Luster et al v. Ledbetter et al

Filing 82

OPINION AND ORDER as follows: (1) Defendants Gordon Ledbetter, Chris Miles, and A. J. Renfroe's 22 Motion for Summary Judgment is denied as to plaintiff Adam Luster's claim for excessive force against defendant Renfroe. Only this claim wi ll go to trial. (2) Said motion is granted in all other respects, with judgment entered in favor of defendants Ledbetter, Miles, and Renfroe and against plaintiffs Crystal and Adam Luster in these respects, with the Luster plaintiffs taking nothing by their complaint in these respects. Signed by Honorable Myron H. Thompson on 8/10/2009. (Attachments: #(1) Civil Appeals Checklist)(dmn)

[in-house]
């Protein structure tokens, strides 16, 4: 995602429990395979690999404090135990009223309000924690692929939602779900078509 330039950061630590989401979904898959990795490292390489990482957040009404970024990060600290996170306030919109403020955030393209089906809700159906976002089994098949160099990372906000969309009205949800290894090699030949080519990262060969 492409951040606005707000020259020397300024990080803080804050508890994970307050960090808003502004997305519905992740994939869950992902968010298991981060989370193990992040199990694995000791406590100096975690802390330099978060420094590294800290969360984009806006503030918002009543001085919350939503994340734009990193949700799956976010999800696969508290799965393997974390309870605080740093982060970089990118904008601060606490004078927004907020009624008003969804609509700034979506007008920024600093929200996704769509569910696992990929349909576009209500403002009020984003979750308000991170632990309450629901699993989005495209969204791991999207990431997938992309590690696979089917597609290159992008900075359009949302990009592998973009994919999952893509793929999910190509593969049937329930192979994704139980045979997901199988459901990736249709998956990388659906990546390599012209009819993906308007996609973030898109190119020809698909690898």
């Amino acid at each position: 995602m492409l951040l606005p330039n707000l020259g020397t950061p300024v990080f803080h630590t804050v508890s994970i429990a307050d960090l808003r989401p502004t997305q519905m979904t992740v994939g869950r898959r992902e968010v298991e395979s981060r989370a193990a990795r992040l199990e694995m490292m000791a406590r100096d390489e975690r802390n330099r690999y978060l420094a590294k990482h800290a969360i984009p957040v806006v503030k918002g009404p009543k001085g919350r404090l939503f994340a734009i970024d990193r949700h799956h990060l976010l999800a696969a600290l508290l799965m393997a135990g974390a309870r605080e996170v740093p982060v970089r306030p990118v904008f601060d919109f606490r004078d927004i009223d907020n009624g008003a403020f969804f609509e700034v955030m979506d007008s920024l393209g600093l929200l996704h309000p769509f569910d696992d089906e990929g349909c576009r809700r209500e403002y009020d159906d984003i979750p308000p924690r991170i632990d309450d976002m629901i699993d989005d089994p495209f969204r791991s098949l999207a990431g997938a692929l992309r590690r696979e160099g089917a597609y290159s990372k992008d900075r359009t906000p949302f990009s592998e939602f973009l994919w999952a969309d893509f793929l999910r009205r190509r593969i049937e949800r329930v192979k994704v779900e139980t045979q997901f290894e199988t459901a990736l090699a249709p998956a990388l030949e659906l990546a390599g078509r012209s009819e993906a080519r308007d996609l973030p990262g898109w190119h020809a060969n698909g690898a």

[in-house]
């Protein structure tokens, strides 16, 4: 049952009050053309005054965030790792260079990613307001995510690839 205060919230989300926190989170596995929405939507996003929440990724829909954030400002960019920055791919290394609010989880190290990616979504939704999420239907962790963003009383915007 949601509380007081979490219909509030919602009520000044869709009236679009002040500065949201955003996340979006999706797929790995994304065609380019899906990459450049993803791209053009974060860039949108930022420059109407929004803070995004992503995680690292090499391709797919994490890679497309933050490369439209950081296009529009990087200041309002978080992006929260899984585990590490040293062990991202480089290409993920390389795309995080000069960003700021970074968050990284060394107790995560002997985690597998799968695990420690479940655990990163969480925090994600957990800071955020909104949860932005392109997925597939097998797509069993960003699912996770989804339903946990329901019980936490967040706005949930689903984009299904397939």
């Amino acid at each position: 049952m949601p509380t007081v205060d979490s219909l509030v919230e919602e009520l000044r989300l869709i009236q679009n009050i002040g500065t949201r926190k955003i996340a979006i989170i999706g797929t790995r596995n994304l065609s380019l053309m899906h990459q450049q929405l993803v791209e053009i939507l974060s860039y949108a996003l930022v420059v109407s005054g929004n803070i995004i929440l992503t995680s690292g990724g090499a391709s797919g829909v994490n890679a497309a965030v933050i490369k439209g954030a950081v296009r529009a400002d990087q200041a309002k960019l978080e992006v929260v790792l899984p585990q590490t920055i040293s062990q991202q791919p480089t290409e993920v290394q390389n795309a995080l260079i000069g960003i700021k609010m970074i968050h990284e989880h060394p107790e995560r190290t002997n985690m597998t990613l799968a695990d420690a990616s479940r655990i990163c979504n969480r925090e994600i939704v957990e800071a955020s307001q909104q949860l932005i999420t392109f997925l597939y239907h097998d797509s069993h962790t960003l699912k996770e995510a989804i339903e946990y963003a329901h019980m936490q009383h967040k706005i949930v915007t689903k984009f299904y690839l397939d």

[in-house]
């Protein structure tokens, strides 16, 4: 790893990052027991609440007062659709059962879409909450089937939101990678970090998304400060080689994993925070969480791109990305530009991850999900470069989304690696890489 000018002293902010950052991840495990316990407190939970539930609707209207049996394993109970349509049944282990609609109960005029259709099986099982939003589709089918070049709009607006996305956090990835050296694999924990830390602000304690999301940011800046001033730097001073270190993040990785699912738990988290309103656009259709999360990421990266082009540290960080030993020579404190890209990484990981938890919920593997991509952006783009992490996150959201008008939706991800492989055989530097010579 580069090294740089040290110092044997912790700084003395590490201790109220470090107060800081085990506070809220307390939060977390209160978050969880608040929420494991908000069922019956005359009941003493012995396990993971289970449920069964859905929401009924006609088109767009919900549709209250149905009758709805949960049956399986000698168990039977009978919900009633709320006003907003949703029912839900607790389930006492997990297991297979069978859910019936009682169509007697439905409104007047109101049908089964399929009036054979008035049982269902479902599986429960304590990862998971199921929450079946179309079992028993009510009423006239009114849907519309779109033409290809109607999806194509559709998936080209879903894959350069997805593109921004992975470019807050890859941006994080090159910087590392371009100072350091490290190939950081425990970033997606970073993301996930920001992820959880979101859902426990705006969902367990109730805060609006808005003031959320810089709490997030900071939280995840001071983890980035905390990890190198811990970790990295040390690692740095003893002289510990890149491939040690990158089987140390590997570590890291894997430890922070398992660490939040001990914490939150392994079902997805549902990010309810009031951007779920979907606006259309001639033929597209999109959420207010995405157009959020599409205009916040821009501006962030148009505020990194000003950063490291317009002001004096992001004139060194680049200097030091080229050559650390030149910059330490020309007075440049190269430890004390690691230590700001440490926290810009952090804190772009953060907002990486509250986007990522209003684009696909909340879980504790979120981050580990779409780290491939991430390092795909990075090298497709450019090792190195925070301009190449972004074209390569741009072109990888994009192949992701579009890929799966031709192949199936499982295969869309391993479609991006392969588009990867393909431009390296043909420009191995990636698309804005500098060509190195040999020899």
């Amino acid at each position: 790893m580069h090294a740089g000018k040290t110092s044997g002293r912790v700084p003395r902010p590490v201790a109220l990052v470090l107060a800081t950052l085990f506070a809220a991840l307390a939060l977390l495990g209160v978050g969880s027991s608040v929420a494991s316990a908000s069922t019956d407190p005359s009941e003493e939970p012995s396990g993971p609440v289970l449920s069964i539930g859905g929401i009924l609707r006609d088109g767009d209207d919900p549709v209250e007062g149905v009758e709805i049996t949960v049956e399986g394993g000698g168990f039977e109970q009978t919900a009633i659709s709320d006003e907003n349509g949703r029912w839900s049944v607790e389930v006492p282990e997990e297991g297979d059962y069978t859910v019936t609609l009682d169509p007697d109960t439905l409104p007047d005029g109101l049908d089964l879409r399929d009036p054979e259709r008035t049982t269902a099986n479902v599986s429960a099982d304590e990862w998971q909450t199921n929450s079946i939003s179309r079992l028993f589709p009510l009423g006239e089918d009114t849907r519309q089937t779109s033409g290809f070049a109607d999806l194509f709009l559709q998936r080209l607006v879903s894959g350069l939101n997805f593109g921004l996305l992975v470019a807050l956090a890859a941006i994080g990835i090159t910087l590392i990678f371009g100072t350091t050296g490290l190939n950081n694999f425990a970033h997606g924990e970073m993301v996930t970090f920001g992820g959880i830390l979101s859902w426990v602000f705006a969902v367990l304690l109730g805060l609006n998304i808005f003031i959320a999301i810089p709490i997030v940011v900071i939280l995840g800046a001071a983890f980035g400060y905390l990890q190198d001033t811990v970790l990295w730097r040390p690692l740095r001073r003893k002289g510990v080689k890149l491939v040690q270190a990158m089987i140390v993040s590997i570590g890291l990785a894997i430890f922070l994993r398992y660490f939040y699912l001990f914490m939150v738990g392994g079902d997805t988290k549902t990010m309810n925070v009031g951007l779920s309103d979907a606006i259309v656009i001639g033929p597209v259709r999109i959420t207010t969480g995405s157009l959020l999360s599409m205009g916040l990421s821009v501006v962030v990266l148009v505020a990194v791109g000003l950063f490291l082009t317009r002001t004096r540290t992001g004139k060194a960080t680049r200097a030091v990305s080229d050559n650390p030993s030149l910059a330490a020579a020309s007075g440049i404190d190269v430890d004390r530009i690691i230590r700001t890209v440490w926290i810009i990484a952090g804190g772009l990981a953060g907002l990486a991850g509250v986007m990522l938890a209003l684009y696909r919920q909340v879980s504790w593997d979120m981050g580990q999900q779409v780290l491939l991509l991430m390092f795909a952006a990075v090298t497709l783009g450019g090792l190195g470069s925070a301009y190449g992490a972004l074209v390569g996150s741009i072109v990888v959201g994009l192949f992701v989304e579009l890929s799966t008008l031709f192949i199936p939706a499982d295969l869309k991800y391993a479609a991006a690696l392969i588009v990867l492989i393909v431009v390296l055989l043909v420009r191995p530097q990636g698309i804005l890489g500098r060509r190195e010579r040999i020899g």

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IN THE DISTRICT COURT OF THE UNITED STATES FOR THE MIDDLE DISTRICT OF ALABAMA, NORTHERN DIVISION ADAM LUSTER and CRYSTAL LUSTER, Plaintiffs, v. GORDON LEDBETTER, in his individual capacity, CHRIS MILES, in his individual capacity, and A.J. RENFROE, in his individual capacity, Defendants. ) ) ) ) ) ) ) ) ) ) ) ) ) ) ) CIVIL ACTION NO. 2:08cv551-MHT (WO) OPINION AND ORDER The issue presented in this case, brought pursuant to 42 U.S.C. 1983, is whether, in the course of arresting plaintiffs Crystal and Adam Luster, officers of the Eclectic, Alabama Police Department violated the Fourth Amendment by forcing Mrs. Luster to stand nude outside her home in front of her neighbors and other officers and by striking Mr. Luster with sufficient force to break his jaw or by failing to protect him from the strike. The Lusters name the following three officers as defendants in their individual capacities: Police Chief Gordon Ledbetter, Assistant Police Chief Chris Miles, and Police Officer A.J. Renfroe. 28 U.S.C. 1331. This lawsuit is now before the court on the three officers' motion for summary judgment on all claims. For Jurisdiction is proper pursuant to the reasons explained below, the motion will be granted in part and denied in part. I. SUMMARY-JUDGMENT STANDARD Summary judgment is appropriate "if the pleadings, depositions, answers to interrogatories, and admissions on file, together with the affidavits, if any, show that there is no genuine issue as to any material fact and that the moving party is entitled to a judgment as a matter of law." Fed. R. Civ. P. 56(c). The court's role at the summary-judgment stage is to view the evidence in the light most favorable to the non-moving party and draw all reasonable inferences in favor of that party. 2 Matsushita Elec. Indus. Co. v. Zenith Radio Corp., 475 U.S. 574, 587 (1986). II. BACKGROUND The facts in this case are heavily disputed. Participants and witnesses have narrated the events of the night in issue in ways that differ in critical respects. narrative Pursuant to Fed. R. Civ. P. 56, the following tracks the Lusters' contentions, where supported by evidence, regarding what happened. The Eclectic Police obtained a warrant to search the Lusters' home. The Eclectic Police agreed that the Elmore County Sheriff's Department SWAT team would enter and secure the residence by bringing anyone inside the home outside. Chief Ledbetter, Assistant Chief Miles (who was in charge of the Luster investigation), and Officer Renfroe were then to conduct the search. On July 12, 2006, at around 10:30 p.m., the Lusters were at home in bed when they heard glass breaking in 3 another room. door. Mr. Luster got up and opened the front The Elmore County SWAT team had already forced its way through the outer door. Mr. Luster was pushed to the ground, his hands were tied using zip ties, and a bag was placed over his head. He was pulled to his feet and out of the house by SWAT team member John Troy Evans, who turned him over to Officer Renfroe. After he was brought out of the house, Mr. Luster felt a blow to the side of his face and lost consciousness. Because a bag was over his head, he could not see who had struck him, although Swat Member Evans's testimony suggests that Renfroe was the officer standing closest to him at that time. A neighbor reports seeing Mr. Luster on his knee at one point, favoring his left side. Mr. Luster did not regain consciousness until he was being transported to the jail. By the time Mr. Luster was released a day later, his jaw was swollen and he was having difficulty opening his mouth. He was treated for a fractured jaw, and, 4 ultimately, underwent surgery to implant a metal plate and screws in his jaw. Meanwhile, on the night of the search, Mrs. Luster remained in the bed while Mr. Luster went to the door. A SWAT team officer zip-tied her hands and brought her outside through the front door, where the three Eclectic officers were waiting. She was then led to Chief Ledbetter, who took hold of her arm. Although Mrs. Luster was compliant and still restrained, someone then placed a bag over her head. Throughout this process, Mrs. Luster was nude and exposed to a dozen or so other people on the scene. SWAT team had not permitted her to dress The before restraining her. Instead, after she was restrained, a The team member partially covered her back with a sheet. sheet, however, slipped off as she was pulled out of the house, and no effort was made to retrieve it or otherwise cover her. At some point, a female officer appeared on the scene and went inside to retrieve Mrs. Luster's 5 clothing. During the entire time that Mrs. Luster stood there, uncovered, the sheet that could have covered her lay on the ground. III. DISCUSSION Mr. Luster contends that Police Chief Ledbetter, Assistant Chief Miles, and Officer Renfroe either used excessive force against him or failed to protect him from excessive force, all in violation of the Fourth Amendment. Mrs. Luster contends that the officers caused or allowed her to remain unclothed outside her home in full view of the people, in violation of the Fourth Amendment. The officers respond that the Lusters have not shown that their rights were violated and, alternately, that, even if the Lusters' rights were violated, the officers are entitled to qualified immunity. 6 A. Whether the Lusters' Fourth Amendment rights were violated 1. a. Mr. Luster's claims Use of excessive force Whether the force Chief Ledbetter, Assistant Chief Miles, and Officer Renfroe used against Mr. Luster was excessive depends on context, including "the severity of the crime at issue, whether the suspect pose[d] an immediate threat to the safety of the officers or others, and whether he [was] actively resisting arrest or attempting to evade arrest by flight." Bashir v. Rockdale County, 445 F.3d 1323, 1333 & n. 10 (11th Cir. 2006) (quoting Graham v. Connor, 490 U.S. 386, 396 (1989)). However, "gratuitous use of force when a criminal suspect is not resisting arrest constitutes excessive force." Hadley v. Gutierrez, 526 F.3d 1324, 1330 (11th Cir. 2008). The facts described by Mr. Luster present a classic excessive-force violation. It is undisputed that, at the time he was brought out of the house, in the custody of law enforcement, Mr. Luster's hands were tied behind his 7 back, a bag was over his head, he was not resisting (although he may have been cursing), and he was outnumbered by law-enforcement officers. It is therefore apparent that force sufficient to fracture Mr. Luster's jaw was unnecessary. The Eclectic officers respond, however, that, because Mr. Luster has provided no specific evidence as to which of them struck him and thus because he cannot make out an essential element of his claim, his claim must fail. The Lusters have submitted testimony that Mr. Luster was struck, while handcuffed with a bag over his head, after Renfroe took custody of him at the entrance to his home when he was brought out. This evidence is sufficient to allow a jury to find that it was Renfroe who struck Mr. Luster and broke his jaw. To be sure, Mr. Luster cannot unequivocally identify Renfroe as the officer who struck him, but this is so only because the SWAT team had placed a bag over his head. Were the court to credit the Eclectic officers' contention that, because Mr. Luster 8 cannot identify them, his excessive-force claim against must fail, "all that police officers would have to do to use excessive force on an arrestee without fear of consequence would be to put a bag over the arrestee's head and administer the beating in silence." Velazquez v. City of Hialeah, 484 F.3d 1340, 1342 (11th Cir. 2007). However, Mr. Luster has offered no evidence that would allow a jury to conclude that Chief Ledbetter or Assistant Chief Miles struck him. There is no testimony suggesting that they were standing in his immediate vicinity at the time he was brought out of the home. The Eleventh Circuit Court of Appeals has held officers on the scene of an excessive-force violation accountable presence on where the the officers, must by have virtue either of their scene, directly participated in striking the plaintiff or clearly had the opportunity to intervene. See Velazquez v. City of Hialeah, 484 F.3d 1340, 1342 (11th Cir. 2007) (holding that, although the plaintiff could not identify which 9 officer beat him, the two officers' presence at the beating would permit the jury to conclude that both officers were liable, either for excessive force or failure to intervene). In other words, under this line of cases, each defendant, by being present, necessarily committed a constitutional violation. However, in this case, Mr. Luster was struck only once and there is no evidence suggesting that this single blow could have been prevented. Thus, only one officer could have hit him, and, as explained more fully below, no officer other than the officer who struck him could have intervened. Thus, there was only one constitutional Under these violation committed by a single defendant. facts, only one officer can be liable, and the record is inadequate to support a conclusion that anyone other than Renfroe could be that officer. Accordingly, summary judgment in favor of the officers on Mr. Luster's excessive-force claim will be denied 10 against Officer Renfroe and granted against Chief Ledbetter and Assistant Chief Miles. b. Failure to protect With respect to Mr. Luster's claim against the three Eclectic officers for failure to protect him against the excessive use of force, "[a]n officer who is present at the scene and who fails to take reasonable steps to protect the victim of another officer's use of excessive force, can be held liable for his nonfeasance," provided that "the non-intervening officer was in a position to intervene yet failed to do so." Hadley v. Gutierrez, 526 F.3d 1324, 1330-31 (11th Cir. 2008) (quotation marks and citations omitted). Here, Mr. Luster has submitted evidence that he was struck once without provocation, but he has offered no evidence or even argument suggesting that he was struck more than once or that the single blow could have been prevented. Thus, his claim that the officers failed to 11 protect him from excessive force must fail, and summary judgment will be granted in favor of the officers on this claim. See id. at 1331 ("Hadley presented no evidence from which a reasonable jury could find that Gutierrez could have anticipated and then stopped Ortivero from punching Hadley once in the stomach."). 2. Mrs. Luster's unreasonable-seizure claim Mrs. Luster maintains that Chief Ledbetter, Assistant Chief Miles, and Officer Renfroe violated the Fourth Amendment when they, without need while in their custody, forced or allowed her to remain outside her home without any clothing or other covering, in full view of her neighbors and other officers. Mrs. Luster's complaint is not that police used excessive force, but rather that her arrest was effectuated in an unreasonable manner. Where an individual contends that a seizure was conducted unreasonably because it was "conducted in an extraordinary manner" or because it was "unusually harmful to an 12 individual's privacy," Whren v. United States, 517 U.S. 806, 818 (1996), the question is whether, under the totality of the circumstances, the officers' actions in conducting the seizure were reasonable. See, e.g., Graham v. Connor, 490 U.S. 386, 397 (1989). If the three Eclectic City Police Officers forced or allowed Mrs. Luster to stand outside, in full view of several male officers and her neighbors, without any covering for some unnecessary amount of time after the premises had been secured (that is, after her hands had been tied behind her back and she posed no threat to the officers), she has stated the basis for an unreasonable seizure in violation of the Fourth Amendment. In L.A. County v. Rettele, 550 U.S. 609 (2007), the Supreme Court stated that the police did not violate the Fourth Amendment when two occupants of a home, one male and one female, were required to stand naked for several minutes while the officers secured the premises. However, the Court clarified that its holding was grounded in the 13 fact that the occupants were left without clothes no longer than necessary to secure the premises: "This is not to say, of course, that the deputies were free to force [plaintiffs] to remain motionless and standing for any longer than necessary. We have recognized that `special circumstances, or possibly a prolonged detention,' might render a search unreasonable." Rettele, 550 U.S. at 615 (quoting Michigan v. Summers, 452 U.S. 692, 705, n.21 (1981)); see also Hall v. Shipley, 932 F.2d 1147, 1153-54 (6th Cir. 1991) (forcing individual to remain nude for 2030 minutes in January while officers searched his home violated clearly established law); DePaolo v. Brunswick Hills Police Dep't, 2007 WL 2071947, 4-5 (N.D. Ohio 2007) (Boyko, J.) (collecting cases where courts have concluded that "forcing a person to remain unclothed during a search may be a violation of that person's Fourth Amendment rights, depending on the circumstances"). Police officers may no more do unnecessary violence to a person's dignity or privacy than they may do 14 unnecessary violence to a person's body. The critical query is how long Mrs. Luster was forced to remain nude for no reason; the longer she was left uncovered after the premises were secured and after it was obviously easy to cover her, the more likely it is that her arrest was effectuated in an unreasonable manner. Here, Mrs. Luster was forced to stand without any covering over her body for several minutes, in front of her home and in full view of the officers and neighbors. After she had been handed over to the three Eclectic officers, they left her standing in this position while a sheet that could have covered her lay on the ground next to her. The evidentiary record is void of any reason for Absent any such reason, it was the officers' delay. unreasonable for the officers to force or allow Mrs. Luster to stand nude while under arrest. Admittedly, the question in this case is close; had Mrs. Luster's exposure been more brief, or had the sheet not been on the ground next to her as a readily available 15 cover, the court might hesitate to find a constitutional violation. However, unlike the home occupants in Rettele, Mrs. Luster was left exposed for a period of time after the premises had been secured--that is, for a period of time after there was no longer any plausible reason for her to be left exposed. Because each of the three Eclectic officers was present on the scene at the time that Mrs. Luster was brought out, they, separately or together, could have prevented the violation of Mrs. Luster's rights and thus all three could be liable. Cf. Velazquez, 484 F.3d at 1342 (the evidence permitted the jury to conclude that all the officers were liable, that is, that "both of the officers administered the excessive force or that one beat him while the other failed to intervene"). Thus, Mrs. Luster has stated a viable constitutional violation against all three officers. 16 B. Whether the Eclectic officers are entitled to qualified immunity Chief Ledbetter, Assistant Chief Miles, and Officer Renfroe also argue that they are entitled to qualified immunity on all claims. The court addresses this issue as to the remaining claims only: Mr. Luster's excessive-force claim and Mrs. Luster's unreasonable-seizure claim. The qualified-immunity doctrine insulates government employees from the burden of litigation against them in their individual capacities stemming from actions taken pursuant to their discretionary authority. Harlow v. Fitzgerald, 457 U.S. 800, 807 (1982). Determining whether a government employee is entitled to qualified immunity involves two steps. Sims v. Metropolitan Dade County, 972 F.2d 1230, 1236 (11th Cir. 1992). First, the employee must establish that he acted within the scope of his discretionary authority when the allegedly wrongful act occurred, a point which is not disputed here, as the parties agree that Eclectic officers were acting in their discretionary authority when the Lusters were arrested. 17 Once it is shown that the government employee was acting within his discretionary authority, the burden shifts to the plaintiff to prove that the employee's action violated clearly established law. at 1236. sufficient Sims, 972 F.2d As explained above, the Lusters have put forth evidence to show that Eclectic officers violated Mr. Luster's Fourth Amendment right to be free from excessive force and sufficient evidence to show that the officers violated Mrs. Luster's Fourth Amendment right to be free from unreasonable seizure. Thus, the only remaining question is whether these rights were clearly established at the time of the violations. Pelzer, 536 U.S. 730, 739 (2002). See Hope v. 1. Mr. Luster's claim Mr. Luster's right to be free from excessive force, and the particular force described in this case, was very clearly established at the time of his arrest. See Hadley v. Gutierrez, 526 F.3d 1324, 1333-34 (11th Cir. 2008) 18 ("[A] handcuffed, non-resisting defendant's right to be free from excessive force was clearly established in February 2002."). It is a core Fourth Amendment principle that law-enforcement officers may not unnecessarily harm an individual during arrest. See, e.g., Hadley v. Gutierrez, 526 F.3d 1324, 1330 (11th Cir. 2008) (officer used excessive force by punching a non-resisting suspect once in the stomach); Lee v. Ferraro, 284 F.3d 1188, 1199 (11th Cir. 2002) (denying qualified immunity based on clearly excessive force where officer slammed suspect into car after she had been handcuffed); Priester v. City of Riviera Beach, 208 F.3d 919, 926-27 (11th Cir. 2000) (denying qualified immunity in light of clearly excessive force where officer allowed police dog to attack arrestee who had already followed officer's order to lie down on ground); Slicker v. Jackson, 215 F.3d 1225, 1233 (11th Cir. 2000) (officers used excessive force by kicking and beating a handcuffed and non-resisting defendant); Smith v. Mattox, 127 F.3d 1416, 1419 (11th Cir. 1997) (denying 19 qualified immunity based on clearly excessive force where officer broke arm of suspect who "docilely submitted" to officer's order to "get down"). A reasonable police officer would therefore know that striking a cuffed, compliant individual with sufficient force to fracture his jaw serves no legitimate law-enforcement purpose and amounts to a violation of the constitutional right to be free from excessive force. Thus, Officer Renfroe is not entitled to qualified immunity on Mr. Luster's claim of excessive force. 2. Mrs. Luster's claim Although, as explained above, Mrs. Luster has shown that the three Eclectic officers violated the Fourth Amendment, she has not carried her burden to show that her right was clearly established at the time of the violation. At the time of the violation, there was no binding Supreme Court or Eleventh Circuit law establishing with 20 specificity that the Eclectic officers' treatment of Mrs. Luster violated the Fourth Amendment. Rettele and De Paolo, two of the cases upon which this court relies in deciding the constitutional question, had not yet been decided at the time of Mrs. Luster's seizure and although the third case, Shipley, is not an Eleventh Circuit decision. See Courson v. McMillian, 939 F.2d 1479, 1498 (11th Cir. 1991) (stating that "a law enforcement officer cannot be held to a standard of conduct which is unsettled by the Supreme Court or this circuit at the time of his actions which are questioned."). Nevertheless, a reasonable police officer should know that he cannot, without justification, forcibly expose a seized person, completely nude, to the public. It is clear that a reasonable officer would have the common sense to know that such unnecessary, deeply humiliating invasion of privacy is unreasonable under the Fourth Amendment. Cf. Hope v. Pelzer, 536 U.S. 730, 745 (2002) ("The obvious cruelty inherent in this practice should 21 have provided respondents with some notice that their alleged conduct violated Hope's constitutional protection against cruel and unusual punishment."). clear, however, is whether this What is not so but broad, obvious, observation applies to the specific facts presented by Mrs. Luster. It was the Elmore County SWAT team (whose members are not defendants in this case), not the Eclectic officers, that brought Mrs. Luster out of her home and exposed her nude to the public after her home had been secured. Not until she was turned over to the Eclectic officers was clothing obtained for her. The court has faulted the Eclectic officers not for doing nothing but rather for not acting quickly enough without giving any reason for the delay. Moreover, the court is not saying that there is some set acceptable time period during which police must obtain clothing for a person after securing her home and that any period beyond is unacceptable. As the court has made clear, there is no bright line stated, and all that 22 can be said is that the longer a person is left uncovered after the premises are secured and after it is obviously easy to cover her, the more likely it is that her seizure was effectuated in an unreasonable manner. therefore, is whether, under the The question, of the totality circumstances, a reasonable officer would know that the delay has crossed the Fourth Amendment line. Here, the court cannot say, in light of the case law and the all circumstances presented, that it should have been obvious to the Eclectic officers that the delay (some of which was not even their doing) had crossed the line. Indeed, as stated previously, this is a close case, and qualified immunity exists to shield officers from liability in close cases where a reasonable officer could have believed the action in question was lawful. Ferraro, 284 F.3d 1188, 1200 (11th Cir. 2002). Accordingly, the court concludes that the three Lee v. Eclectic officers are entitled to qualified immunity on Mrs. Luster's claim. 23 *** For the foregoing reasons, it is ORDERED as follows: (1) Defendants Gordon Ledbetter, Chris Miles, and A.J. Renfroe's motion for summary judgment (doc. no. 22) is denied as to plaintiff Adam Luster's claim for excessive force against defendant Renfroe. claim will go to trial. Only this (2) Said motion is granted in all other respects, with judgment entered in favor of defendants Ledbetter, Miles, and Renfroe and against plaintiffs Crystal and Adam Luster in these respects, with the Luster plaintiffs taking nothing by their complaint in these respects. DONE, this the 10th day of August, 2009. /s/ Myron H. Thompson UNITED STATES DISTRICT JUDGE